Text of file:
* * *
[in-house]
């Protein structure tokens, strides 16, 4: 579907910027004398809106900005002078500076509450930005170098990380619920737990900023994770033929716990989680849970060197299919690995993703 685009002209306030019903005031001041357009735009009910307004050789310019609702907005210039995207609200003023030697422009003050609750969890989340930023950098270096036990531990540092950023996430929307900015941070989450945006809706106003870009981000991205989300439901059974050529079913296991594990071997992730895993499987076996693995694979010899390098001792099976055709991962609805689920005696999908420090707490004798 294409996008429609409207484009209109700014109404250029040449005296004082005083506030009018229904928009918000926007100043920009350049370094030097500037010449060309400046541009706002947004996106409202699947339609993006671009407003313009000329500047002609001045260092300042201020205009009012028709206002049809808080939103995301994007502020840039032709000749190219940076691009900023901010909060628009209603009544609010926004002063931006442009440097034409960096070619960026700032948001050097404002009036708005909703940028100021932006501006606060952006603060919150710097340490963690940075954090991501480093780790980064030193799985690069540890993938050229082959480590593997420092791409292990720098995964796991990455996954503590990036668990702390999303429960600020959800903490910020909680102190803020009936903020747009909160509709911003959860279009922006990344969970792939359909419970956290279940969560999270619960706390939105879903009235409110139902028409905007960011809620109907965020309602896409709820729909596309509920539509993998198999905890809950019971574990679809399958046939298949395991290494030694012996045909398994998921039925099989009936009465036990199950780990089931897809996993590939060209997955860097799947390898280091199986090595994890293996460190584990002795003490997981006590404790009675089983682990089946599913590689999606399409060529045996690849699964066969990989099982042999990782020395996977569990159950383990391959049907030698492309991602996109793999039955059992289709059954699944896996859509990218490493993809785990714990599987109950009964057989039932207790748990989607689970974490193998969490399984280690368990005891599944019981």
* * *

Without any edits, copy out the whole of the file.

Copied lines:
[in-house]
């Protein structure tokens, strides 16, 4: 579907910027004398809106900005002078500076509450930005170098990380619920737990900023994770033929716990989680849970060197299919690995993703 685009002209306030019903005031001041357009735009009910307004050789310019609702907005210039995207609200003023030697422009003050609750969890989340930023950098270096036990531990540092950023996430929307900015941070989450945006809706106003870009981000991205989300439901059974050529079913296991594990071997992730895993499987076996693995694979010899390098001792099976055709991962609805689920005696999908420090707490004798 294409996008429609409207484009209109700014109404250029040449005296004082005083506030009018229904928009918000926007100043920009350049370094030097500037010449060309400046541009706002947004996106409202699947339609993006671009407003313009000329500047002609001045260092300042201020205009009012028709206002049809808080939103995301994007502020840039032709000749190219940076691009900023901010909060628009209603009544609010926004002063931006442009440097034409960096070619960026700032948001050097404002009036708005909703940028100021932006501006606060952006603060919150710097340490963690940075954090991501480093780790980064030193799985690069540890993938050229082959480590593997420092791409292990720098995964796991990455996954503590990036668990702390999303429960600020959800903490910020909680102190803020009936903020747009909160509709911003959860279009922006990344969970792939359909419970956290279940969560999270619960706390939105879903009235409110139902028409905007960011809620109907965020309602896409709820729909596309509920539509993998198999905890809950019971574990679809399958046939298949395991290494030694012996045909398994998921039925099989009936009465036990199950780990089931897809996993590939060209997955860097799947390898280091199986090595994890293996460190584990002795003490997981006590404790009675089983682990089946599913590689999606399409060529045996690849699964066969990989099982042999990782020395996977569990159950383990391959049907030698492309991602996109793999039955059992289709059954699944896996859509990218490493993809785990714990599987109950009964057989039932207790748990989607689970974490193998969490399984280690368990005891599944019981």